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Framing (communication theory)

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In communication theory, and sociology, framing is a process of selective control over the individual's perception of media, public, or private communication, in particular the meanings attributed to words or phrases. Framing defines how an element of rhetoric is packaged so as to allow certain interpretations and rule out others. Media frames can be created by the mass media or by specific political or social movements or organizations. The concept is generally attributed to the work of Erving Goffman, especially his 1974 book, Frame analysis: An essay on the organization of experience.

As used by linguists

In politics, linguists point to an example of framing in the phrase "tax relief." The use of the word "relief" implies a notion that the prevailing level of taxes put strain on the citizen.

Terms which frame debate seek to limit the possibilities of discourse by setting the vocabulary and metaphors by which an issue can be discussed. In this view, framing cannot be avoided—it is an inherent part not just of political discourse, but of literally all cognition, both conscious and unconscious—but the effort should be made to do it consciously.

According to Klandermans, a sociologist, the "social construction of collective action frames," involves "public discourse, that is, the interface of media discourse and interpersonal interaction; persuasive communication during mobilization campaigns by movement organizations, their opponents and countermovement organizations; and consciousness raising during episodes of collective action." (1997: p. 45)

Cultural anthropologist Jeffrey Feldman, writing about framing and politics in his Framing the Debate suggests that frames are cognitive, cultural and historical. Feldman demonstrates that for framing to be effective as strategic politics, it must be rooted in rhetorical tradition. Feldman makes his case by drawing on historic speeches (e.g., Presidential addresses) to understand and define contemporary debate challenges.

Other possible examples

  • The word "progressive" to describe left-wing politics. The word "progressive" implies an improvement, or a step forward, and therefore suggests that right-wing politics are a regression or a step back. The use of the word progressive is sometimes used as a substitute for the word liberal (which itself was effectively framed by various opponents into a negative word, and is now being reclaimed as an honorable appellation).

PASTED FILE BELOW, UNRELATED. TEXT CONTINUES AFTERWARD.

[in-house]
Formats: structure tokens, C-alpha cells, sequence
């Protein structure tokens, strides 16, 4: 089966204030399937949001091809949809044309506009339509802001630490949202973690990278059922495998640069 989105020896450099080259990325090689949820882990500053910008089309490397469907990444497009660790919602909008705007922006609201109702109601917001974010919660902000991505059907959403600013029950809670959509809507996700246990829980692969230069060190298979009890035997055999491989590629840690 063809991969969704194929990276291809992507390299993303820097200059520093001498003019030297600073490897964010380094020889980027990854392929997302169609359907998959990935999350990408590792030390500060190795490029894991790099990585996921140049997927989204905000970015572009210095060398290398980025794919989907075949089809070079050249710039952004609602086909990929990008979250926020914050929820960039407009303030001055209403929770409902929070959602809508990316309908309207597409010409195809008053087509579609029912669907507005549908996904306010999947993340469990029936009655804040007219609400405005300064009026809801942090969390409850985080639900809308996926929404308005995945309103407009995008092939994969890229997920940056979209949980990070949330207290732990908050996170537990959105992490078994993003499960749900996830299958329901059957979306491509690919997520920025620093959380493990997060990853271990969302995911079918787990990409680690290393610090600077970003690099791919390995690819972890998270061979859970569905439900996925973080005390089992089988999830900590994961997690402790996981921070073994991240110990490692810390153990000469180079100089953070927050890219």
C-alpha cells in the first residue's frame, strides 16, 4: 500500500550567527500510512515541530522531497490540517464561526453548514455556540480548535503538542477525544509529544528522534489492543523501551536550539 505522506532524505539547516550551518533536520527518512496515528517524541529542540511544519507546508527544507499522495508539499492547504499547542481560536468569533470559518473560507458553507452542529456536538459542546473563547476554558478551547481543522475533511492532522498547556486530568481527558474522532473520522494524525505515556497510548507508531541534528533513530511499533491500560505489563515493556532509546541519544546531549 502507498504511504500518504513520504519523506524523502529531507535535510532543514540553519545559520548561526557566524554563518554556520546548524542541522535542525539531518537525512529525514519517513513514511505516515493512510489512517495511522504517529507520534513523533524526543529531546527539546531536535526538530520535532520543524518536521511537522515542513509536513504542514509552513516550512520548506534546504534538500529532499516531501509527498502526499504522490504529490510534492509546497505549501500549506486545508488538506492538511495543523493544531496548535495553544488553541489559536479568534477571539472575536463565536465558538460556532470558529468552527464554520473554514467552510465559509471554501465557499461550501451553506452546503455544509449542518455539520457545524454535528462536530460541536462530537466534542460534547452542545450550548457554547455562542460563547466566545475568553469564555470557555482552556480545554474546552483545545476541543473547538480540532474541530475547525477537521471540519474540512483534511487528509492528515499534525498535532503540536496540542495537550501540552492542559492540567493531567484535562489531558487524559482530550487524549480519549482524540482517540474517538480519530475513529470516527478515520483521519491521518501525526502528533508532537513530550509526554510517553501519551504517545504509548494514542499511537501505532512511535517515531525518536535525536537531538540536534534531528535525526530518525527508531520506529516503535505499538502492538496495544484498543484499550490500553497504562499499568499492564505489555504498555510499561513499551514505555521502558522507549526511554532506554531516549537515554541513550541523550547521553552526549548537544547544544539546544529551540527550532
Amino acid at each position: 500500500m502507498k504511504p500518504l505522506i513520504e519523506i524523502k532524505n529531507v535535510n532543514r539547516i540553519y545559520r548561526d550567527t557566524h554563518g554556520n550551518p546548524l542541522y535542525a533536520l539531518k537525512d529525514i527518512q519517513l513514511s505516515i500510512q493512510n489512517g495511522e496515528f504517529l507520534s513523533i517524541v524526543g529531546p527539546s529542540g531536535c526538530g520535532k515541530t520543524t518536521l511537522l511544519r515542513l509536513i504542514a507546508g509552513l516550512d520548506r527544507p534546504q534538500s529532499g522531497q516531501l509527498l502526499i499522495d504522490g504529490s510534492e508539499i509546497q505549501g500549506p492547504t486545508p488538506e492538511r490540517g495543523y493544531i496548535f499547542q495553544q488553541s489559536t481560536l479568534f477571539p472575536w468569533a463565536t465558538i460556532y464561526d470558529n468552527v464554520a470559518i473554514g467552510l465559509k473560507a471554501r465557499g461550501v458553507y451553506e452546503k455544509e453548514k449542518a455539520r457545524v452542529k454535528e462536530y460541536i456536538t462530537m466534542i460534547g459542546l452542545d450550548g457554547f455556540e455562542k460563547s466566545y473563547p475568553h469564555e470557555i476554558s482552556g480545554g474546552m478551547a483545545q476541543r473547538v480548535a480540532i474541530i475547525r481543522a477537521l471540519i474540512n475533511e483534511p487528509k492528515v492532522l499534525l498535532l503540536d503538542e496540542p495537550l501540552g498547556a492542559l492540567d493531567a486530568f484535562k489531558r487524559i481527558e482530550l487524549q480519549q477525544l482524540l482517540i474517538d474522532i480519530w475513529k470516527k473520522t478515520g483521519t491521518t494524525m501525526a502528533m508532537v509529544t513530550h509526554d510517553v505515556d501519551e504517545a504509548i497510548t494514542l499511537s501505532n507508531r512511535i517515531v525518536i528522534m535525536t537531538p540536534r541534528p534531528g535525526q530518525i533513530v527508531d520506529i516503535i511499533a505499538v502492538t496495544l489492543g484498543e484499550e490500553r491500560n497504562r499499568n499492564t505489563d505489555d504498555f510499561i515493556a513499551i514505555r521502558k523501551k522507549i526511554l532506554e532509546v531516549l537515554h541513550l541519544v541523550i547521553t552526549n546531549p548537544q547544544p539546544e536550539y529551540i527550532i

• Phrases such as "Pro-Life" (which implies its opponents are "anti-life" or "pro-death"), "Pro-Choice" (which implies its opponents are "anti-choice" or "pro-compulsion"), and "anti-immigrant" (which implies the people this term is applied to are against individual immigrants as opposed to being against immigration or illegal immigrants.).
  • Program names which may only describe the intended effects of a program but can also imply their effectiveness. These include "Foreign Aid" (which implies that the result will be to aid, rather than harm foreigners), "Social Security" (which implies that the program can be relied on to provide security for a society), "Stabilisation policy" (which implies that the effects of a policy will be stabilizing).
  • Recent popularization of the term "escalation" to describe an increase in troop levels in Iraq. This implies that the United States is deliberately increasing the scope of conflict in a provocative manner.

See also

References

  • Goffman, Erving. 1974. Frame Analysis: An Essay on the Organization of Experience. London: Harper and Row.
  • Fairhurst, Gail T. and Sarr, Robert A. 1996. The Art of Framing: Managing the Language of Leadership. USA: Jossey-Bass, Inc.
  • Klandermans, Bert. 1997. The Social Psychology of Protest. Oxford: Blackwell.
  • Cutting, Hunter and Makani Themba Nixon. 2003. Talking the Walk: A Communications Guide for Racial Justice." San Francisco: We Interrupt This Message:
  • Feldman, Jeffrey. 2007. Framing the Debate: Famous Presidential Speeches and How Progressives Can Use Them to Control the Conversation (and Win Elections). Brooklyn, NY: Ig Publishing.
  • Scheufele, Dietram A. 1999. Framing as a theory of media effects. Journal of Communication, 49(1), 103-122.
  • Willard,Charles Arthur Liberalism and the Social Grounds of Knowledge Chicago: University of Chicago Press, 1992.

External links

  • Curry, Tom. 2005. "Frist chills talk of judges deal (Page 2)." The question in the poll was not framed as a matter of whether nominee ought to get an up-or-down vote. And that framing of the issue, Republican strategists believe, is the most advantageous one... MSNBC.com.
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